As successful as he eventually became as a painter, Van Gogh demonstrated scarce success in other facets of his life. Certainly his love life was disastrous. The only two women in his life whom he became urgently and passionately (let's say obsessively) drawn to--an Englishwoman named Ursula Loyer and his cousin Kee Stricker--wanted nothing to do with him. The latter seemed terrified by him. These were intense, white-hot infatuations that ended with Vincent hopelessly proposing and then falling into black depression when the inevitable answers came. Meanwhile, the only woman who ever claimed to be in love with him--Margot Begemann, the daugther of his father's neighbor--was something of a psychological basket case, a woman for whom Van Gogh felt pity rather than love, and who eventually was hospitalized after trying to poison herself. Their "affair" ended the friendship between the Van Goghs and the Begemann's.
Ironically, the most successful relationship Vincent had with a woman was in The Hague, where he met a pregnant prostitute who was very ill and offered to let her live in his apartment so she could get out of the "business" and recover her health. Vincent called her "Sien"--no one is really sure why--although her actual name was Classina. In the English-language edition of Vincent's Collected Letters, however, she is referred to, as Christine. (I decided to use that name for my book.) His relationship with Sien, who modeled for some of his drawings (like his famous "Sorrow," pictured above) was an utter scandal within the family. It strained his relationship with his father nearly to the breaking point, lost him the respect of the painter Anton Mauve (married to Vincent's cousin) and his former Goupil's boss Tersteeg, and even threatened to undercut his all-important relationship with Theo. All these men pronounced him crazy, not just for taking the woman in but also declaring (as he quickly did) that he would marry her. Clearly, it satisifed Vincent on a deep and instinctual level to be the provider for a "wife" and family. (Sien already had a daughter, to go along with the new baby boy.) Even if those provisions basically came in the form of handouts from Theo, it gratified him to be a man with a family at home. He always conceived of this as the most natural situation for a painter. And he grew close to the baby boy.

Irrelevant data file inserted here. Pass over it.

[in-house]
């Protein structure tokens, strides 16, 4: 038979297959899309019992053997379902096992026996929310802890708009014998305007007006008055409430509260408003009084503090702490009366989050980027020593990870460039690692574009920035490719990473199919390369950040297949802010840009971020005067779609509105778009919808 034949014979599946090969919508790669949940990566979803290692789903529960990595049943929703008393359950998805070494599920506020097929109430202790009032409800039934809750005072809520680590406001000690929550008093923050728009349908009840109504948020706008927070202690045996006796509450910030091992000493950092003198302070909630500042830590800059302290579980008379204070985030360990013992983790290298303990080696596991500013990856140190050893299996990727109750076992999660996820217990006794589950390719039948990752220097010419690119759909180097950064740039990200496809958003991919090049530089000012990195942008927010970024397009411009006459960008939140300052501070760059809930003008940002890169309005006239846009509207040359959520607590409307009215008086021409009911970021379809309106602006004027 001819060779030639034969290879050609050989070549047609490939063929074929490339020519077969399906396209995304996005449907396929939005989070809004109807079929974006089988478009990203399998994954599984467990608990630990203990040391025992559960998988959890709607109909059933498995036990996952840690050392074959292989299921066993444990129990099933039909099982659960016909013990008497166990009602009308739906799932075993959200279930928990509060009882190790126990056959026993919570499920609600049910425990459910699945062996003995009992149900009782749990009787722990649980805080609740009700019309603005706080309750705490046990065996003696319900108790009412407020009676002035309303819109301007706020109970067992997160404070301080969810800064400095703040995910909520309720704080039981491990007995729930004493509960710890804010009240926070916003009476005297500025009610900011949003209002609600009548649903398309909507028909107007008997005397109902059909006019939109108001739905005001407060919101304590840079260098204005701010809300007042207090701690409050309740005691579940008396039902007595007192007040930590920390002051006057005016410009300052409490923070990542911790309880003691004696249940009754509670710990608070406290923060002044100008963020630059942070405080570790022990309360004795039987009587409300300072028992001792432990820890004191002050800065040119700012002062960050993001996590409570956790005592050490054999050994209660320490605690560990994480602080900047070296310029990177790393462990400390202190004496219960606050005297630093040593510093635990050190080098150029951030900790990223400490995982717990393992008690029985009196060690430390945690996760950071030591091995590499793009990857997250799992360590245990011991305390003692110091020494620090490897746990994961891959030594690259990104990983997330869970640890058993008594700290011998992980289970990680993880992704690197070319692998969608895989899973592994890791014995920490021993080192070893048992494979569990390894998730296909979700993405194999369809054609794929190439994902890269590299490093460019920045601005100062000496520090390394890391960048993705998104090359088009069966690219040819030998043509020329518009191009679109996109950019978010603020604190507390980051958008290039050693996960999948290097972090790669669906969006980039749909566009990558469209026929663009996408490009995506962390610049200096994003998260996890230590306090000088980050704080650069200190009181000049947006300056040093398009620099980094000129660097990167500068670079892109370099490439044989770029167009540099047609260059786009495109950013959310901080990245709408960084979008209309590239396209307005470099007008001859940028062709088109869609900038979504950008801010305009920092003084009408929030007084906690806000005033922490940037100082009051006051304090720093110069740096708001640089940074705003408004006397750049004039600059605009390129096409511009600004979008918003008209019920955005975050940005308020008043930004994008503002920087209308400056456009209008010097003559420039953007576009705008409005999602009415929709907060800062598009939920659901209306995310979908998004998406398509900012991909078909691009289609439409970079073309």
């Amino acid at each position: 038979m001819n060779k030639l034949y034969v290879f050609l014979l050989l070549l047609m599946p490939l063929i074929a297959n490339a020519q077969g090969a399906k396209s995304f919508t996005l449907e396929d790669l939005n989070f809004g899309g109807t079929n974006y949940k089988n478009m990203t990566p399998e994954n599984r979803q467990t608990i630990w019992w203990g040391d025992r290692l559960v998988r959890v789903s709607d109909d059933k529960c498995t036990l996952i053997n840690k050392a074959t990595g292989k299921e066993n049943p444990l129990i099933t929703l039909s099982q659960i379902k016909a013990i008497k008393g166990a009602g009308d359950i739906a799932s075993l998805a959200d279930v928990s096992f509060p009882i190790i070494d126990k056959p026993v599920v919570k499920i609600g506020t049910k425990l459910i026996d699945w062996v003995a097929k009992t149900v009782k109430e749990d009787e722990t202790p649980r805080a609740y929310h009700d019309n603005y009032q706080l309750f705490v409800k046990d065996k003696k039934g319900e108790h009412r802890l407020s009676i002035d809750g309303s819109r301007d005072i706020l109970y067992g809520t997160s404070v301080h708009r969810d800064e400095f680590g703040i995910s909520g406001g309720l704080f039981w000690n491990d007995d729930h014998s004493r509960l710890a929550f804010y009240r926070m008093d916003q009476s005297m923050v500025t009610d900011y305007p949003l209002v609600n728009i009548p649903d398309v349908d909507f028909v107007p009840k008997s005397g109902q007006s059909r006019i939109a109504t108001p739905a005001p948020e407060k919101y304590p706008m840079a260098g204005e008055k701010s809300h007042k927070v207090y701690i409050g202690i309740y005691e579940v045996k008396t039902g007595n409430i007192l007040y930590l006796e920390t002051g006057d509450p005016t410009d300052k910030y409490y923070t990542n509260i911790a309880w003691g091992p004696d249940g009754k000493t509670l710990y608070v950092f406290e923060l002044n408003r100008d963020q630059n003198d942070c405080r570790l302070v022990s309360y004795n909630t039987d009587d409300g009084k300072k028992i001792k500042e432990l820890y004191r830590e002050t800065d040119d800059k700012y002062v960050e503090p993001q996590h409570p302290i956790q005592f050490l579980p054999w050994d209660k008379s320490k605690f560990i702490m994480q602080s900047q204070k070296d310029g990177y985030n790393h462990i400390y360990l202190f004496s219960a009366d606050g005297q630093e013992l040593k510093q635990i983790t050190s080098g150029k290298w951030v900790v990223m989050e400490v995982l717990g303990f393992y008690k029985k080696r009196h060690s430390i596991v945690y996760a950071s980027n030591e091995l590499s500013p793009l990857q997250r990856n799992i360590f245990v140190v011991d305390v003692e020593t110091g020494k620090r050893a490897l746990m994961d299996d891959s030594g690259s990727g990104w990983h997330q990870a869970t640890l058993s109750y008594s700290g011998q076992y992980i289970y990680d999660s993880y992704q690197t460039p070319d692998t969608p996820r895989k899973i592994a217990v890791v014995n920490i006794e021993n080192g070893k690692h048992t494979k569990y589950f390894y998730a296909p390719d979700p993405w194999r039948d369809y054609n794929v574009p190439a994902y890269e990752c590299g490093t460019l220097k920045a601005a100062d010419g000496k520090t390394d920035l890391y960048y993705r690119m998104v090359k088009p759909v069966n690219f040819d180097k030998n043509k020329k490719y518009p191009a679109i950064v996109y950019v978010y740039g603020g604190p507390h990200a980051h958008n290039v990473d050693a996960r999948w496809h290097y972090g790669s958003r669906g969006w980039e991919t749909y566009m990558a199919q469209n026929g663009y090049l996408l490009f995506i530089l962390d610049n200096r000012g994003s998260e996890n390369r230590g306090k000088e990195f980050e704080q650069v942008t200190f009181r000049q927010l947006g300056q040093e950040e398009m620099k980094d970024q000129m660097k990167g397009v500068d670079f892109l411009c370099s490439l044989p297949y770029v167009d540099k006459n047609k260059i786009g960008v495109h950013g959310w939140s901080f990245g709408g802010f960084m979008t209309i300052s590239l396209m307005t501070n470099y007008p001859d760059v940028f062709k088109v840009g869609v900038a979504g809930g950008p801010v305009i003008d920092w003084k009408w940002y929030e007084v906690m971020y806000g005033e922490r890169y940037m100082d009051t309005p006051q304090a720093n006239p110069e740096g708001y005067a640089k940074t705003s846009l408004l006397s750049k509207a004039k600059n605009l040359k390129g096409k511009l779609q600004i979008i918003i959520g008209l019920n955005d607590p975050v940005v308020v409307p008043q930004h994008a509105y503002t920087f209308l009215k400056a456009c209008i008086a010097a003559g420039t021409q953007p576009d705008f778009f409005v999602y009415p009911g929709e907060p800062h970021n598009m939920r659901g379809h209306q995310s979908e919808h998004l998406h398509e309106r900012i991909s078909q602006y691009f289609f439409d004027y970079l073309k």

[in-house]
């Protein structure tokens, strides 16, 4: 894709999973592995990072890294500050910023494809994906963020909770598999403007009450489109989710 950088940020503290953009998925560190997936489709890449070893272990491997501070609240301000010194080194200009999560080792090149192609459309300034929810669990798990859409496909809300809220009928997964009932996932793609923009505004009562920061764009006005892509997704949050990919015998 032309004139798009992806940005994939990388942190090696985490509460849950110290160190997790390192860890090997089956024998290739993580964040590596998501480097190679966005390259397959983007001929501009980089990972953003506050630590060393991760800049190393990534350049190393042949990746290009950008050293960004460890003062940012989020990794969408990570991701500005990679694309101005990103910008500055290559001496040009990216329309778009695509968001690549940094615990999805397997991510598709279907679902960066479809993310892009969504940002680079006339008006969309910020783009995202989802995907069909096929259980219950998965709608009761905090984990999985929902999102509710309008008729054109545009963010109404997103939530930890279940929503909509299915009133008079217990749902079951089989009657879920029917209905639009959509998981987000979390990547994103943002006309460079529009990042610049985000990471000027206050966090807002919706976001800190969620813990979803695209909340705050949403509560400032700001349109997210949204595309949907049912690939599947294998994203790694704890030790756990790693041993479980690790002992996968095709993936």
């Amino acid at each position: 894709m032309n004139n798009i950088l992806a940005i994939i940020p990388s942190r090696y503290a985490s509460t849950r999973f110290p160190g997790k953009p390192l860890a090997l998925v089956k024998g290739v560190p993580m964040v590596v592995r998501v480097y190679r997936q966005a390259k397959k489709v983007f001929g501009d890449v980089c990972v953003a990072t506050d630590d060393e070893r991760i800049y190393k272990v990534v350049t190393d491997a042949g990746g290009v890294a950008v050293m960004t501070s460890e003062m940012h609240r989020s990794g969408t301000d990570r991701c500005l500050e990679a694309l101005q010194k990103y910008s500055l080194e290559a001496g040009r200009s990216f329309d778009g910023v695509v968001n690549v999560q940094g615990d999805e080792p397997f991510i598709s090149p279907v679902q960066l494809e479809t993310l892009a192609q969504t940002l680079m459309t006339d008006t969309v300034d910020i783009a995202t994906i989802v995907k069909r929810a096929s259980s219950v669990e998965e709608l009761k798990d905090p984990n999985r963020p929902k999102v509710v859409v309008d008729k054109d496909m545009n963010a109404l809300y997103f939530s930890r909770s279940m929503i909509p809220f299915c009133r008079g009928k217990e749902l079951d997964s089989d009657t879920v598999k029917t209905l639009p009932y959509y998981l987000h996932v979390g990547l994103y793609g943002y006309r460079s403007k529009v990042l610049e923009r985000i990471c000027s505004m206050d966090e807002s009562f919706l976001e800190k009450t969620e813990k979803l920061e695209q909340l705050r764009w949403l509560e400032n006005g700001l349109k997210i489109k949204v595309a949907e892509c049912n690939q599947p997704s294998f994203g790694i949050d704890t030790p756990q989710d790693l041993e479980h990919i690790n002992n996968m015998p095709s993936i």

Ironically, Sien's family, instead of feeling grateful for Vincent having saved her from the streets, quickly turned on him. Her mother pressed Sien to leave Vincent. Why they changed their attitude toward him is not clear, but it's possible that they were disapponted to learn that Sien's "savior" was perfectly indigent. It's possible that they suspected he was merely trying to keep her around for free sex. Whatever the reason, they became an issue between Vincent and Sien, and the relationship over the period of a year and a half steadily deteriorated. In his letters to Theo, Vincent's proud sermons on love eventually became little more than gripes about Sien, about her courseness, and especially about her family's meddling. More or less by mutual agreement, they went their separate ways in September, 1882. Believe it or not, this was Vincent's longest and truest romantic relationship. Perhaps the only relationship in his life that deserves the name, even if in the final analysis there was very little romance involved at all.
(In Part 2: Why this relationship mattered so much to my book.)